3. Courts of chancery relieve upon terms of redemption and set aside contracts entered into by expectant heirs dealing for their expectancies, on the ground of mere inadequacy of price. 1 Vern. 167; 2 Cox, 80; 2 Cas. in Ch. 136; 1 Vern. 141; 2 Vern. 121; 2 Freem. 111; 2 Vent. 359; 2 Vern. 14; 2 Rep. in Ch. 396; 1 P. W. 312; 1 Bro. C. C. 7; 3 P. Wms. 393, n.; 2 Atk. 133; 2 Ves. 125; 1 Atk. 301; 1 Wils. 286; 1 Wils. 320; 1 Bro. P. 6. ed. Toml. 198; 1 Bro. C. C. 1; 16 Ves. 512; Sugd. on Vend. 231, n. k.; 1 Ball & B. 330; Wightw. 25; 3 Ves. & Bea. 117; 2 Swanst. R. 147, n.; Fonb. notes to the Treatise of Equity, B, 1, c. 2, s. 9. A contract cannot stand where the party has availed himself of a confidential situation, in order to obtain some selfish advantage. Note to Crowe v. Ballard. 1 Ves. jun. 125; 1 Hov. Supp. 66, 7. Note to Wharton v. May. 5 Ves. 27; 1 Hov. Supp. 378. See Catching bargain; Fraud; Sale.

LESSEE. He to whom a lease is made. The subject will be considered by taking a view, 1. Of his rights. 2. Of his duties.

2. - 1. He has a right to enjoy the premises leased for the term mentioned in the lease, and to use them for the purpose agreed upon. He may, unless, restrained by the covenants in the lease, either assign it, or underlet the premises. 1 Cruise, Dig. 174. By an assignment of the lease is meant the transfer of all the tenant's interest in the estate to another person; on the contrary, an underletting is but a partial transfer of the property leased, the lessee retaining a reversion to himself.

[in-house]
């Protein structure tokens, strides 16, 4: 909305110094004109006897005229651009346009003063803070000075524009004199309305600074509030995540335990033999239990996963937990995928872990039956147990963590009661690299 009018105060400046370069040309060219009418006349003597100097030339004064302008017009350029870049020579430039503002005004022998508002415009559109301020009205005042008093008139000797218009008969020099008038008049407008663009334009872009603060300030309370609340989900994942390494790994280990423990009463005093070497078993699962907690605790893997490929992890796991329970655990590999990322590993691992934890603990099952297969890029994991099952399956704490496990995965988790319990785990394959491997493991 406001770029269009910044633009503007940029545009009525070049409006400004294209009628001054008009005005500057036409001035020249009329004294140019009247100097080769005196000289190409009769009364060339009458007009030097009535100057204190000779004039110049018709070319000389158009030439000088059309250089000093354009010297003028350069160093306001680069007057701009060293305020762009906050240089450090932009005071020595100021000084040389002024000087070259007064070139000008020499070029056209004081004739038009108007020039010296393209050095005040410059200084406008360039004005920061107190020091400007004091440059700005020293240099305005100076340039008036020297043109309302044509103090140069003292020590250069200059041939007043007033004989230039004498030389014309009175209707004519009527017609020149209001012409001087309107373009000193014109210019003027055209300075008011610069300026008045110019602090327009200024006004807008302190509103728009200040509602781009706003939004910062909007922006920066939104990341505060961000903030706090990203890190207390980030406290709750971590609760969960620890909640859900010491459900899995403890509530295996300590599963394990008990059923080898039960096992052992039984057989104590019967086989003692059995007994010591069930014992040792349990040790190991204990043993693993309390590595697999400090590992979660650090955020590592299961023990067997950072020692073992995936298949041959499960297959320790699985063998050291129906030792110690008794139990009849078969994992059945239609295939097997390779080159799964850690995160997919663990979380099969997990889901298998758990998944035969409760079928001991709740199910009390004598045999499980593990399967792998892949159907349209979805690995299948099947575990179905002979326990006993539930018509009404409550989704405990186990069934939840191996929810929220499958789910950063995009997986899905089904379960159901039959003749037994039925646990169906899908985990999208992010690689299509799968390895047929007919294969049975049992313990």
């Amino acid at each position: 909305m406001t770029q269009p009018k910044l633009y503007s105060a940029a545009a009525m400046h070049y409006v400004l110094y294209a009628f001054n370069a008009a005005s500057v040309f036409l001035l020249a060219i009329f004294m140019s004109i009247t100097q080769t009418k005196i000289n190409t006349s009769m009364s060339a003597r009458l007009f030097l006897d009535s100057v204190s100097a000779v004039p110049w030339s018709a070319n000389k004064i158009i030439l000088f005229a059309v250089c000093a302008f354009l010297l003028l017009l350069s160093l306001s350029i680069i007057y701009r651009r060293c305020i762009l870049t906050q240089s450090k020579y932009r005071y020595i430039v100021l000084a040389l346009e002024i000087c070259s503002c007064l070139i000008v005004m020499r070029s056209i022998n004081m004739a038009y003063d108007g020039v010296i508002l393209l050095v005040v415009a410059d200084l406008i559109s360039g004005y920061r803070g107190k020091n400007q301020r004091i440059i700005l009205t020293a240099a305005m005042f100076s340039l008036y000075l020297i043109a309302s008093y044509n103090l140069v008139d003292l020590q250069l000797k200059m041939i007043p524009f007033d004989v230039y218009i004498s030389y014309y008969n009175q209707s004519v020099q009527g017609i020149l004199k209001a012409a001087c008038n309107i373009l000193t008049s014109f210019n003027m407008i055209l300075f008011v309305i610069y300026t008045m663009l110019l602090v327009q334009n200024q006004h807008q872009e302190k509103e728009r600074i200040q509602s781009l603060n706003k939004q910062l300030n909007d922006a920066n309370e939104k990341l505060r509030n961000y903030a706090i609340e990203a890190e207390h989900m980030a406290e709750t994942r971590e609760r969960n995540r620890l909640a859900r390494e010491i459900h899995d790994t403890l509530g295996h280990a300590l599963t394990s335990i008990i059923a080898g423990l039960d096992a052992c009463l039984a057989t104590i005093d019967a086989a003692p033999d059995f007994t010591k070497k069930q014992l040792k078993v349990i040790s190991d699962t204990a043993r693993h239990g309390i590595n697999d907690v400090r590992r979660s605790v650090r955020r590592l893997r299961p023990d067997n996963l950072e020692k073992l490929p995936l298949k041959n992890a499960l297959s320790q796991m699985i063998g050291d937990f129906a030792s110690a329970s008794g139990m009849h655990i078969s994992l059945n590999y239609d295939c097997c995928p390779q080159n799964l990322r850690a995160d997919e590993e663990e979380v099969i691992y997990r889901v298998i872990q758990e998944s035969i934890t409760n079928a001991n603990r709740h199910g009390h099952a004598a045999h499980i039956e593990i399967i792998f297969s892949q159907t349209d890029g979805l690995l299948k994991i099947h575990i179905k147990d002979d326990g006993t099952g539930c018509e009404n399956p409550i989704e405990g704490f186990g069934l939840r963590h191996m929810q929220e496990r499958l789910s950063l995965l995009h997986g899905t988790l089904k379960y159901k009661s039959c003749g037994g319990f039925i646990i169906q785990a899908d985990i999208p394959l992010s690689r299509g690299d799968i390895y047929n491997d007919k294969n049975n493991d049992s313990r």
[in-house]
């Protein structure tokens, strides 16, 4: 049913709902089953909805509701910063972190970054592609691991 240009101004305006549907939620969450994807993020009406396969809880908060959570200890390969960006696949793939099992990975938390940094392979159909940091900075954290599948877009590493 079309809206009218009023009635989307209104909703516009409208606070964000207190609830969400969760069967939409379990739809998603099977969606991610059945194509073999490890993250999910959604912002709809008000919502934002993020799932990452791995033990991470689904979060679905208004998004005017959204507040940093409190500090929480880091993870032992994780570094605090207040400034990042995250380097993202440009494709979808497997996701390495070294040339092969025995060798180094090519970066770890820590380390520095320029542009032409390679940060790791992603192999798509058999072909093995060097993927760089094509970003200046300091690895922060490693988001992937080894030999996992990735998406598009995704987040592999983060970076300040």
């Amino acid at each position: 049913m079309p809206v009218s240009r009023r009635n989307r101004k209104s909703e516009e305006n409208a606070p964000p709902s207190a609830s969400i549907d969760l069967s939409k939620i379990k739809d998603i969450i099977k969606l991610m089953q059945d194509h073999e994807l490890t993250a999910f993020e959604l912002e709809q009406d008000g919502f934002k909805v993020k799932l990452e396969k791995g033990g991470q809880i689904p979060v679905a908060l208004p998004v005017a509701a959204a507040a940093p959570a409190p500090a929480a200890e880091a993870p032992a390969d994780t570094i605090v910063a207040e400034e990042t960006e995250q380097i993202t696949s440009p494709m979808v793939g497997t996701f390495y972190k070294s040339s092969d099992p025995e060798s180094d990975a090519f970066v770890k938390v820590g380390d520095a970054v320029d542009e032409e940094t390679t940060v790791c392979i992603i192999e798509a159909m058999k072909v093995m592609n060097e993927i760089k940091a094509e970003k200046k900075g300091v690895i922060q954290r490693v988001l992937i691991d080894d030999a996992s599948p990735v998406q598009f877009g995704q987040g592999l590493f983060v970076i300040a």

3. - 2. The duties of the lessee are numerous. First, he is bound to fulfil all express covenants he has entered into in relation to the premises leased; and, secondly, he is required to fulfil all implied covenants, which the relation of lessee imposes upon him towards the lessor. For example, he is bound to put the premises to no other use than that for which it was hired; when a farm is let to him for common farming purposes, he cannot open a mine and dig ore which may happen to be in the ground; but if the mine has been opened, it is presumed both parties intended it should be used, unless the lessee were expressly restrained; 1 Cruise, Dig. 132. He is required to use the property in a tenant-like and proper manner; to take reasonable care of it and to restore it at the end of his term, subject only to the deterioration produced by ordinary wear and the reasonable use for which it was demised. 12 M. & W. 827. Although he is not bound, in the absence of an express covenant, to rebuild in case of destruction by fire or other accident, yet he must keep the house in a habitable state if he received it in good order. See Repairs. The lessee is required to restore the property to the lessor at the end of the term.

4. The lessee remains chargeable, after an assignment of his term, as before, unless the lessor has accepted the assignee; and even then he continues liable in covenant on an express covenaut, as for repairs, or to pay rent; 2 Keb. 640; but not for the performance of an implied one, or, as it is usually termed, a covenant in law. By the acceptance, he is discharged from debt for arrears of future rent. Cro. Jac. 309, 334; Ham. on Parties, 129, 130. Vide Estate for years; Lease;, Notice to quit: Tenant for years; Underlease.

LESSOR. contr. He who grants a lease. Civ. Code of L. art. 2647.

LESTAGE, Eng: law. Duties paid for unlading goods in port. Harg. L. Tr. 75.

LET. Hinderance, obstacle, obstruction; as, without let, molestation or hinderance.

TO LET. To hire, to lease; to grant the use and possession of something for a compensation.

2. This term is applied to real estate and the words to hire are more commonly used when speaking of personal estate. See Hire, Hirer, and Letter.

3. Letting is very similar to selling; the difference consists, in this; that instead of selling the thing itself, the letter sells only the use of it.